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Mastering the 15 minute pitch

Luke Smith


We’ve noticed that the 15 minute format can be difficult for entrepreneurs so we wanted to provide some tips on making the most of a short pitch session. This will help in time-pressured situations like speed pitching events or ad hoc pitches.

At Forward Partners, we run the Office Hours programme, where pre-seed stage entrepreneurs can meet one of the investment team for 15 minutes to get some feedback and pitch for investment.

The sessions are always popular (we receive more than 10 applicants for each slot) and we’ve had great outcomes, with four of our past five pre-seed investments coming via Office Hours.

Remember, 15 minutes isn’t long enough for an investor to understand your business fully and that shouldn’t be your target. Your goal should be to get to a longer meeting where you can go through the opportunity properly and to do that you need to get your audience excited about what you’re working on.

While the following advice below focuses specifically on shorter meetings, my earlier article on how to pitch VCs still applies.

Focus on the key questions

When preparing for a short pitch, don’t try to cover every detail of your business. Instead, try to answer the key questions the investor will have. Generally, a good pitch will cover the following:

  1. Is there a big pain point?

  2. Is the product differentiated?

  3. Is the market big enough to achieve venture scale returns?

  4. Why are you the person/team to do this?

Getting a short pitch right takes a lot of time and effort. You should decide on the points you need to get across and be ruthless on cutting out anything unnecessary.

Be responsive to your audience

Having spent time constructing your pitch narrative, the temptation can be to view off-topic questions as a distraction but a pitch is best used as a springboard to engage with the audience. Often, investors will have seen similar companies and will have some key concerns based on their experience. You should be responsive to questions and let the conversation focus on particular points of interest or concern rather than trying to get through your pitch. The meeting is also an opportunity to benefit from the experience of the investor and that is hard to do if you are focused on getting through a monologue.

Don’t try to repurpose your standard pitch deck

If you’ve already prepared a pitch deck for longer VC meetings, avoid the temptation to use it. If you are going to use slides, use as few as possible (no more than five and three is better) and focus on answering the key questions above. For a 15 minute meeting I’d suggest aiming for five minutes or so of content with the remainder of the time taken up by questions.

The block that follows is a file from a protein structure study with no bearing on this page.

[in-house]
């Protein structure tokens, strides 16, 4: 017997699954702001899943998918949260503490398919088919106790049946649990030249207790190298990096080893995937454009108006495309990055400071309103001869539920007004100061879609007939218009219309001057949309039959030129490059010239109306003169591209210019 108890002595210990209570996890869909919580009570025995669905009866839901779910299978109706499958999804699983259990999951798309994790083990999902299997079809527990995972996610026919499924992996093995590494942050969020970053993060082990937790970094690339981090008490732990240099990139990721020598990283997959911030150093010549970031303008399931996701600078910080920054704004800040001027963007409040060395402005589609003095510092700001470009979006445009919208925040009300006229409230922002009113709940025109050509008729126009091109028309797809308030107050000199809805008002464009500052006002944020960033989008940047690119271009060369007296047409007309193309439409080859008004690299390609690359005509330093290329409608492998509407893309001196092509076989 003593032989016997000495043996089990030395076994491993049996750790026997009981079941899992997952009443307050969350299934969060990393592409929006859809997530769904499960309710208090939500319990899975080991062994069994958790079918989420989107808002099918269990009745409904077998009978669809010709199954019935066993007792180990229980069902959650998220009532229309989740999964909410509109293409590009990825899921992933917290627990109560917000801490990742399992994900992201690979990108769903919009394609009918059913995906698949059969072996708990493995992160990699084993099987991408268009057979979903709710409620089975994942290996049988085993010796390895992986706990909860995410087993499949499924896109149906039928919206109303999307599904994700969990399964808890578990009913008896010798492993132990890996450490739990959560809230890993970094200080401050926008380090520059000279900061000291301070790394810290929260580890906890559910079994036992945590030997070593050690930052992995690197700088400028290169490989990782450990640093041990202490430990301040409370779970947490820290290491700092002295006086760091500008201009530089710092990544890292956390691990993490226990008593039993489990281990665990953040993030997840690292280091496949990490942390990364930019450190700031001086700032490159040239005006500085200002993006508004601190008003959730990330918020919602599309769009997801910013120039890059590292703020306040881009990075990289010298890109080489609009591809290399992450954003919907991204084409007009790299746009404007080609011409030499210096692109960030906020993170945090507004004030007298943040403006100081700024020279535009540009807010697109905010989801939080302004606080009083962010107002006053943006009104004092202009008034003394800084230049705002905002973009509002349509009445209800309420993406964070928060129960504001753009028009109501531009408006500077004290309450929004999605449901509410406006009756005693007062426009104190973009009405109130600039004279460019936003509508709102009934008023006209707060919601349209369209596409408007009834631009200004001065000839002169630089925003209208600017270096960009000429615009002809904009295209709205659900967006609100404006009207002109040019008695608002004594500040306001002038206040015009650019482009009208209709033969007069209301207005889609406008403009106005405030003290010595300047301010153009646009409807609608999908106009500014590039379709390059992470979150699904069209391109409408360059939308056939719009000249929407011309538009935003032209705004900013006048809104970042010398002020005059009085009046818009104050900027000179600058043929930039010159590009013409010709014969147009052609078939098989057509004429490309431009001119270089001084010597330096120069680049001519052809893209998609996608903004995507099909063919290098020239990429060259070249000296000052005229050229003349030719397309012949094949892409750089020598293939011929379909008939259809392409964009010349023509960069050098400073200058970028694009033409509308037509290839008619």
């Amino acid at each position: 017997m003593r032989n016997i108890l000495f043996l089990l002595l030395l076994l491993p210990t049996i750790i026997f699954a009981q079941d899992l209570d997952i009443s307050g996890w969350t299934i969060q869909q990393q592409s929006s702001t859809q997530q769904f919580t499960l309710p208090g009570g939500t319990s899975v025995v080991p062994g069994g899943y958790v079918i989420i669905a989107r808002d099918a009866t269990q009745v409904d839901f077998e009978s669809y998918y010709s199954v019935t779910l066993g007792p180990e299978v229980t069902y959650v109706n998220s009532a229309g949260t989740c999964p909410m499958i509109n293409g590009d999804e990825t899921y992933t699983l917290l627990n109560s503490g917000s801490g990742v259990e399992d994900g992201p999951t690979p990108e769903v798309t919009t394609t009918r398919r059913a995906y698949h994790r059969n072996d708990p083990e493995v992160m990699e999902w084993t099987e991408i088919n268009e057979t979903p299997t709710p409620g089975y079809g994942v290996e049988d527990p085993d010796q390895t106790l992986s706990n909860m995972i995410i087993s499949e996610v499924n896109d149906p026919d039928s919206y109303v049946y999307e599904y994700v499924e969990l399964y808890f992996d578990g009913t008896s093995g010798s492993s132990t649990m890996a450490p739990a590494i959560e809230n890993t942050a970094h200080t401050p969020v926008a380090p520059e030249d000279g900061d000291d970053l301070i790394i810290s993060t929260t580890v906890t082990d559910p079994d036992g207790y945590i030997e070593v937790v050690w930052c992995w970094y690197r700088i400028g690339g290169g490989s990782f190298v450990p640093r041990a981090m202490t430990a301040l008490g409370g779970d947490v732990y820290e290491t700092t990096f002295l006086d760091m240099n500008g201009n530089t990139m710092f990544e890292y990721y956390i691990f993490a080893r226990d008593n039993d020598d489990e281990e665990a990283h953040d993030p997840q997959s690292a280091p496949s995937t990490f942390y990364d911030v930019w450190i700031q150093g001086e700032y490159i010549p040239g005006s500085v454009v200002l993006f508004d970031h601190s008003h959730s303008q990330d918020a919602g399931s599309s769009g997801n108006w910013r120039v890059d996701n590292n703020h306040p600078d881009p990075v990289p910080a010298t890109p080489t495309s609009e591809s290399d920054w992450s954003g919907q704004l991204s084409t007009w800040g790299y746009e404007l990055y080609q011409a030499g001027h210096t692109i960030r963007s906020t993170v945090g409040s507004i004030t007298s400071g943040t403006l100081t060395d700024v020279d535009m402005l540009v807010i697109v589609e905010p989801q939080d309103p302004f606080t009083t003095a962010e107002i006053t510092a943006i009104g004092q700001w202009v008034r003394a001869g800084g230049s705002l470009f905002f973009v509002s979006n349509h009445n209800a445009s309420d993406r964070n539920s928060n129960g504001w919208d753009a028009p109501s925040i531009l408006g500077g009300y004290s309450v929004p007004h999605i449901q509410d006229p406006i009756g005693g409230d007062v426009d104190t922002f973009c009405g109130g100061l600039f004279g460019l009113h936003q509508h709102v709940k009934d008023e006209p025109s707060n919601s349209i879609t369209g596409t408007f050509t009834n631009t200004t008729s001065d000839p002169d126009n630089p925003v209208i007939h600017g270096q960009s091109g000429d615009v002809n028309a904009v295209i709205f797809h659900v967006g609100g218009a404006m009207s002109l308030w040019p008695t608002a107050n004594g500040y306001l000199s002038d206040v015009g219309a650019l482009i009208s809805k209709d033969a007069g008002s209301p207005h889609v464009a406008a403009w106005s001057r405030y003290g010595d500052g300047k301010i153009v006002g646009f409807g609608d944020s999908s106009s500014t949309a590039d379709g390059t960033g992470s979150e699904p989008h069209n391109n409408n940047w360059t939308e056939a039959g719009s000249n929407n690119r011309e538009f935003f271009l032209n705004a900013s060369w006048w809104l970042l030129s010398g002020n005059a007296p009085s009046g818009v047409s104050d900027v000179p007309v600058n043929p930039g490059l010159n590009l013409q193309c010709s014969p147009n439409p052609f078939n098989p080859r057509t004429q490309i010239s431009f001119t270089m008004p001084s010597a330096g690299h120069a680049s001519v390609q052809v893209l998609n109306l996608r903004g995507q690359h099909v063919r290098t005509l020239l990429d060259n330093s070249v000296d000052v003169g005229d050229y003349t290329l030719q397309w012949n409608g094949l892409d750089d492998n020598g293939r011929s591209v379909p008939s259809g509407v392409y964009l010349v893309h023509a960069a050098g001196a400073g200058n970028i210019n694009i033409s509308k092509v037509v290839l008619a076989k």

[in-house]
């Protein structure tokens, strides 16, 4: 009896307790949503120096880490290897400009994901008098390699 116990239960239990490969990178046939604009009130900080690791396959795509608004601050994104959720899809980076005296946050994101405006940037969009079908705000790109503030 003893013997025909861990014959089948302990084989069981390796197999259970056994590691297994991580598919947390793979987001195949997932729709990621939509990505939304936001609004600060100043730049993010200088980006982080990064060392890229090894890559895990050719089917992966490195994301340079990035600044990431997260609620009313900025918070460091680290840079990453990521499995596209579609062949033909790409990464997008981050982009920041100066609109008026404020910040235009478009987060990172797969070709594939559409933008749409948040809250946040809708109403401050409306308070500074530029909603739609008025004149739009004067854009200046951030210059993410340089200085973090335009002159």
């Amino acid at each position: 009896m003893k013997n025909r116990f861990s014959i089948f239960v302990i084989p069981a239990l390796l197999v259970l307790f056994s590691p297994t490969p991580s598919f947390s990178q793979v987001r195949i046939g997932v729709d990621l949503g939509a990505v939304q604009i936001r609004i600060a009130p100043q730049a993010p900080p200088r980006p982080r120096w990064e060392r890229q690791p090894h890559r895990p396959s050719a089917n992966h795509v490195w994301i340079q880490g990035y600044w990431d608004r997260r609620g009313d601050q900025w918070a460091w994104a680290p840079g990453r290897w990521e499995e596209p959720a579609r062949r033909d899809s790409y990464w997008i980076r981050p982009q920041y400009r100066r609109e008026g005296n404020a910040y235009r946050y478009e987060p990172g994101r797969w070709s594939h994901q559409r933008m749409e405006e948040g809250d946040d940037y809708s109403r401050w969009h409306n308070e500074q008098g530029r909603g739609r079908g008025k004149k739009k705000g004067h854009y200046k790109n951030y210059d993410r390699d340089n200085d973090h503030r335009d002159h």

Don’t waste time

A 15 minute meeting is very unforgiving of wasted time. While a ten minute anecdote from your early career explaining why you founded the business might be very interesting, it’s probably better suited to a longer meeting. Likewise, five minutes spent booting up a laptop wastes time and raises questions about your decision making. Plan how you want to present your business and focus on making best use of the time. If you want to use slides, print them and hand them out, it’s quicker and avoids problems with connectors or power.

Don’t bring too many people

Forward Partners is unusual in investing in solo founders but many of the startups that attend Office Hours have multiple founders and often the whole team will attend meetings. While the temptation can be to have the whole team present so they can answer any questions, it’s rarely productive to bring more than one or two people to a 15 minute meeting. Having too many people present makes it harder to dig into questions as everyone wants to have their say or risks people not speaking because their area of expertise never gets covered. It’s generally best for one or two founders to take point for the first meeting with the rest of the team getting involved down the line when there is more time.

Be clear about what you want to get out of the meeting

The majority of founders attend Office Hours to pitch for investment but some attend looking for advice or for some other kind of help. That’s fine; giving that kind of help was part of the reason we started Office Hours in the first place, but as investors we tend to approach every meeting at a pitch unless asked to do otherwise. If you aren’t looking for investment it’s worth being clear up front so we can make sure you get the most from the meeting.

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